2012-13 Season

Timberwolves 112, Mavericks 106: Flash and Grind

After Wednesday night’s 117-110 loss to the Denver Nuggets at home, Corey Brewer said, “We’ve got to get some kind of swag, or energy. I was in Denver last year, and we thought we were the greatest team ever, even when we weren’t. We need to get an identity. We don’t have an identity yet.”

An identity can be hard to come by for any individual, much less an individual player defined largely by the thirty or so minutes he spends playing a game a couple nights a week. Multiply this by the nine or ten guys that get regular minutes on an NBA roster and the struggle for an identity becomes exponentially tougher. It took the Heat — a nearly overwhelming collection of talent — a season and a half to figure out how to define themselves on both the offensive and defensive ends of the court.

For the Wolves, the greatest impediment to self-definition might be how long they’ve been working towards that identity.

For the last two seasons, their failures have not been systemic, but rather happenstance. In 2011-12, it was the lockout and then Ricky Rubio’s torn ACL that robbed them of the playoff berth they were on pace for. Last year it was Kevin Love’s injury, mostly, but then also their weirdly awful 3-point shooting, which didn’t seem attributable strictly to things like not getting open looks or a lack of shooters. The result is a team beset by problems they couldn’t directly address, and so they instead focused on problems they couldn’t be sure were exactly problems.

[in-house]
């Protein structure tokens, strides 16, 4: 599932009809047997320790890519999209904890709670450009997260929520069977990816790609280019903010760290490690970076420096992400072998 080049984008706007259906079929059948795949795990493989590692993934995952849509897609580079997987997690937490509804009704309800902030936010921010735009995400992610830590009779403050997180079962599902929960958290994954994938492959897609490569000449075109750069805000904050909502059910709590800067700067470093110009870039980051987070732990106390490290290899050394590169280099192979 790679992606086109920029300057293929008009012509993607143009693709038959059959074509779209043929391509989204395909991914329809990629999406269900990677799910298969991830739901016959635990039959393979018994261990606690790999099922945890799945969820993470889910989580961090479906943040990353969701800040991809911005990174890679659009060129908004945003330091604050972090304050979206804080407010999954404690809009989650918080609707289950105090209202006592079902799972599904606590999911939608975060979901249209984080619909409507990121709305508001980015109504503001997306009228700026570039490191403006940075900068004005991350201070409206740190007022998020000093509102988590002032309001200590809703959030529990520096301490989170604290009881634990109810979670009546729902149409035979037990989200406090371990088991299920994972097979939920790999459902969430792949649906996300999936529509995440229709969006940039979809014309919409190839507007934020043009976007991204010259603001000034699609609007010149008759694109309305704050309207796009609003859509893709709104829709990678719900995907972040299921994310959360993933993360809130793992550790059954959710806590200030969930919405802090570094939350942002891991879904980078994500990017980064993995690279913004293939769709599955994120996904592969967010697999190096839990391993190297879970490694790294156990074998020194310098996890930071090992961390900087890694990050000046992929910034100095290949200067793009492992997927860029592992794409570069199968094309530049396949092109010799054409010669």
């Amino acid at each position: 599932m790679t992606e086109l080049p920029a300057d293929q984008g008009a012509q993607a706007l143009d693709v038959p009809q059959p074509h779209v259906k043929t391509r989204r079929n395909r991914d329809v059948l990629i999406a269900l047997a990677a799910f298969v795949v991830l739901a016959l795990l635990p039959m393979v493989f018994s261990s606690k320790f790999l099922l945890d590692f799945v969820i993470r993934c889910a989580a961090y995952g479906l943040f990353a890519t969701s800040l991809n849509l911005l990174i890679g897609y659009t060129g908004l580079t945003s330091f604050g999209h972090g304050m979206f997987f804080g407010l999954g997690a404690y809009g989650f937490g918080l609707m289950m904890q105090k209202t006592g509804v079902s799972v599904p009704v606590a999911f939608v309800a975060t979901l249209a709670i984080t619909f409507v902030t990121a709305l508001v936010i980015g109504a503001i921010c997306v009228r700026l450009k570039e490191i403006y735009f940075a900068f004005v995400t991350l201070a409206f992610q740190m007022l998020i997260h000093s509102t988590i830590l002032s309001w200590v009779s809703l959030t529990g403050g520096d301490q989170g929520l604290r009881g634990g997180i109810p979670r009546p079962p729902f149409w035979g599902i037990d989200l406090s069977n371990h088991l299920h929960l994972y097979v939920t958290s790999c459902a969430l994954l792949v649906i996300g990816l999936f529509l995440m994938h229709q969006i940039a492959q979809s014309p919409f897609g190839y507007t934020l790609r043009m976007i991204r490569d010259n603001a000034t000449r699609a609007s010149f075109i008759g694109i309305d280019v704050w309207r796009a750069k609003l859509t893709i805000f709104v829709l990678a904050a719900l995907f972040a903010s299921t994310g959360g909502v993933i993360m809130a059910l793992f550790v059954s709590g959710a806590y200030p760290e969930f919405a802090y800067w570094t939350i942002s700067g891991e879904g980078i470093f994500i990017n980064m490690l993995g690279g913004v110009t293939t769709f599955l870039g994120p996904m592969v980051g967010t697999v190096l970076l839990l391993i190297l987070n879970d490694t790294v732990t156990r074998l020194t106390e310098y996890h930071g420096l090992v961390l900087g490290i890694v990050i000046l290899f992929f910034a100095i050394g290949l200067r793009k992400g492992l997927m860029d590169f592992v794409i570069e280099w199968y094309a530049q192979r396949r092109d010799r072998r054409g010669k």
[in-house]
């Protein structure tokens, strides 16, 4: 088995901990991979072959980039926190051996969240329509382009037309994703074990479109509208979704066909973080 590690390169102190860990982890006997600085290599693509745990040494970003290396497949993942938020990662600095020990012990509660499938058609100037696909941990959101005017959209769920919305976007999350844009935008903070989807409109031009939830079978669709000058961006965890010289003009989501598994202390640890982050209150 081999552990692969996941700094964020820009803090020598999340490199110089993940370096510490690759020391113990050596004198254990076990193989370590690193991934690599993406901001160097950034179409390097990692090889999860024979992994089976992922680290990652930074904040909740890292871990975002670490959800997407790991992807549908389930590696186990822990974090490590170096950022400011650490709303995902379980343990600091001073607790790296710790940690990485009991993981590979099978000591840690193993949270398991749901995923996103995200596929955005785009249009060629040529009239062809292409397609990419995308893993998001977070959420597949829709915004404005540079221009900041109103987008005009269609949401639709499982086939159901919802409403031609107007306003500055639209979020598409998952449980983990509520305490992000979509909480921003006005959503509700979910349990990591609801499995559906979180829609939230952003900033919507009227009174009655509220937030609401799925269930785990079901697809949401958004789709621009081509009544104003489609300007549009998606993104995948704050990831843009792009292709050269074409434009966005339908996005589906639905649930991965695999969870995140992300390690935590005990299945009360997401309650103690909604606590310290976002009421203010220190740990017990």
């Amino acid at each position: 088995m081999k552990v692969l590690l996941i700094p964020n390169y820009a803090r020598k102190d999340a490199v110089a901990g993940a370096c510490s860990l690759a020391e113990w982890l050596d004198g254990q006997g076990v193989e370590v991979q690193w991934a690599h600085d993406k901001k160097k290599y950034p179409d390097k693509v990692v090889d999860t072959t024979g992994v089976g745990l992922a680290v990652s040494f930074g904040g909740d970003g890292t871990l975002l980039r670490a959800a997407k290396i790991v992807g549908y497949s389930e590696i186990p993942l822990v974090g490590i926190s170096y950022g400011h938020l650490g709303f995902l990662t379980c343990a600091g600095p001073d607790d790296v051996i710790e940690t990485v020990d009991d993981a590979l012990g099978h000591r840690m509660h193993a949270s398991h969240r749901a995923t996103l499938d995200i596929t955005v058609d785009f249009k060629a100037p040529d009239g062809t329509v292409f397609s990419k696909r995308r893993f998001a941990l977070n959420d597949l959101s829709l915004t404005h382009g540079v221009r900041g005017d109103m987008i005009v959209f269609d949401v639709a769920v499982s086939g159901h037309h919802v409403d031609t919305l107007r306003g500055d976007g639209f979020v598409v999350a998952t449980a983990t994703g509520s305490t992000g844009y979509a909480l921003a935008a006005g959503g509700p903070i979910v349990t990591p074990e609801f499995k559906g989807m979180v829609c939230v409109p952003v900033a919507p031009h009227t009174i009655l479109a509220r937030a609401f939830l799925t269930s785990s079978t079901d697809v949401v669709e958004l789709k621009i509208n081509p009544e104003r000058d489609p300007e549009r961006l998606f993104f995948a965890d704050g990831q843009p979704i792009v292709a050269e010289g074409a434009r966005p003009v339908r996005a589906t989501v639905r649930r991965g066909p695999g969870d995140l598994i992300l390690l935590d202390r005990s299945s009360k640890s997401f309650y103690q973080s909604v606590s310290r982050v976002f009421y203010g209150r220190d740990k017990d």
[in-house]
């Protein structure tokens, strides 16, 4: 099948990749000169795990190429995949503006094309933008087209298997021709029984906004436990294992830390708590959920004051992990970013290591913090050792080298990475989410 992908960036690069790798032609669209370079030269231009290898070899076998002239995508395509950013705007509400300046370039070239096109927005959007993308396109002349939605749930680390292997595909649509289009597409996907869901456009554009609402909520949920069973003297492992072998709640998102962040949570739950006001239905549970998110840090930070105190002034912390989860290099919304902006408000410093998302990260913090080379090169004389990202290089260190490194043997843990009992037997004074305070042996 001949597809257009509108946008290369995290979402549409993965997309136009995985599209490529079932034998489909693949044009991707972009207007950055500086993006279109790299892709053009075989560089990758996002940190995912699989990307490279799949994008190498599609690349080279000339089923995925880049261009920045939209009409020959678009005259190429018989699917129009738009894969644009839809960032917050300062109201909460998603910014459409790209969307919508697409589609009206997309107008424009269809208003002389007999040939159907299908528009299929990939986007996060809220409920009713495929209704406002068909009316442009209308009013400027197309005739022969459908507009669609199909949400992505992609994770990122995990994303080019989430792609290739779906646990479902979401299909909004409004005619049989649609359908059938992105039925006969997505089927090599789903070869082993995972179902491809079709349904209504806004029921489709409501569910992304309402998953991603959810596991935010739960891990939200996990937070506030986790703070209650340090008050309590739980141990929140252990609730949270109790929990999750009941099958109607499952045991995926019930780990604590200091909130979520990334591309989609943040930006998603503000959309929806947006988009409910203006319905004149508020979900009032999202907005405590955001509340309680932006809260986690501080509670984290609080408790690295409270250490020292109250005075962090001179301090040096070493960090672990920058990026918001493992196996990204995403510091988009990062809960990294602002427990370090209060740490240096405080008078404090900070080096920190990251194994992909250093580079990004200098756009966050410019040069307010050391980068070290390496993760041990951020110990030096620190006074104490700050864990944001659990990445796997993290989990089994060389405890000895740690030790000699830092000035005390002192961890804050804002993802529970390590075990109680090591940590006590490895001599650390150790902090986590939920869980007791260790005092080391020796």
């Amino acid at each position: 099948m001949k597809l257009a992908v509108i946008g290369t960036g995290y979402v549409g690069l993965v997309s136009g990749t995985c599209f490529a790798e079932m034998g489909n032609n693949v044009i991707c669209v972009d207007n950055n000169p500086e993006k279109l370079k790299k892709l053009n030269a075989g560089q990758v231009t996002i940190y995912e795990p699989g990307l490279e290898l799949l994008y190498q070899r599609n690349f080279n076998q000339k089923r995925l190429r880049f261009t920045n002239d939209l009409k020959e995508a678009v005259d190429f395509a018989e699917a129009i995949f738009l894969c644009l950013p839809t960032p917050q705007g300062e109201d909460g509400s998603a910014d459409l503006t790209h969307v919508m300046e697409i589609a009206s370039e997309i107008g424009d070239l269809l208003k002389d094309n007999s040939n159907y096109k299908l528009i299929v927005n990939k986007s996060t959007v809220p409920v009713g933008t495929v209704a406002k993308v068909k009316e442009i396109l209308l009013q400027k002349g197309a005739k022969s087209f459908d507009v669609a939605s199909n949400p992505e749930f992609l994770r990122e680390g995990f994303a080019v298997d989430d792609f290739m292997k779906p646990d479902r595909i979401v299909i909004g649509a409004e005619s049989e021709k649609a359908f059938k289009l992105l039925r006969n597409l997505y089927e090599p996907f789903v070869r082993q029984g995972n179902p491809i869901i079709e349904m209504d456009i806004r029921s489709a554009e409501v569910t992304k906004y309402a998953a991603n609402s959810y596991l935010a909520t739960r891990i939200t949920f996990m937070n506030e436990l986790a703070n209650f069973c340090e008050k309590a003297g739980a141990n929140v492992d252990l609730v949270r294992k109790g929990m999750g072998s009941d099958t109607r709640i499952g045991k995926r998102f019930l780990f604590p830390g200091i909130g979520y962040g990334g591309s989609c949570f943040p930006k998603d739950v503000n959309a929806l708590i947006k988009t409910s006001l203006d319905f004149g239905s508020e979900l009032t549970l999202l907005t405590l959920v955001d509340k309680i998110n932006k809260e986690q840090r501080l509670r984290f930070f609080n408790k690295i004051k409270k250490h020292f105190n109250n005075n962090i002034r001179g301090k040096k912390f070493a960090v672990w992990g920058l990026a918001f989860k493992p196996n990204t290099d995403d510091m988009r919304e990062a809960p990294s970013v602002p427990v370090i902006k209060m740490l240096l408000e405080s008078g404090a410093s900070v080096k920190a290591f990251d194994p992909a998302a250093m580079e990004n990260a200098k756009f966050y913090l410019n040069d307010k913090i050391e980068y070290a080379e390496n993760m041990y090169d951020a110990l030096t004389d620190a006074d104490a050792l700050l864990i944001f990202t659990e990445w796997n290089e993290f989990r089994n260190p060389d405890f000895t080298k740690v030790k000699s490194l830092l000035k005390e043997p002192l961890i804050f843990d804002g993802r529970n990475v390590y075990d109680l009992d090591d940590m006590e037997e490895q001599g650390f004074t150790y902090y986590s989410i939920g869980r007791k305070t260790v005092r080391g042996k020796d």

Consider: Had Love not gone down last season, had the team been more or less healthy and had they still not made the playoffs, they would have had a clearer sense of where to go — stouter defenders, better slashers, better pedigreed shooters. But instead they were left to address poor shooting that might not have needed to be overhauled. They were, after all, missing two of their best 3-point options in Love and Chase Budinger for most of the season.

So when Brewer says they need an identity, he doesn’t mean they need to conceive of who they could be and change who they are to fit that. At least, I don’t think that’s what he means. What the team needs to do is understand what they have and forge an identity out of that. And last night’s win over the Mavericks gave a glimpse into what that might be, a team built on what I’m going to call flash-and-grind.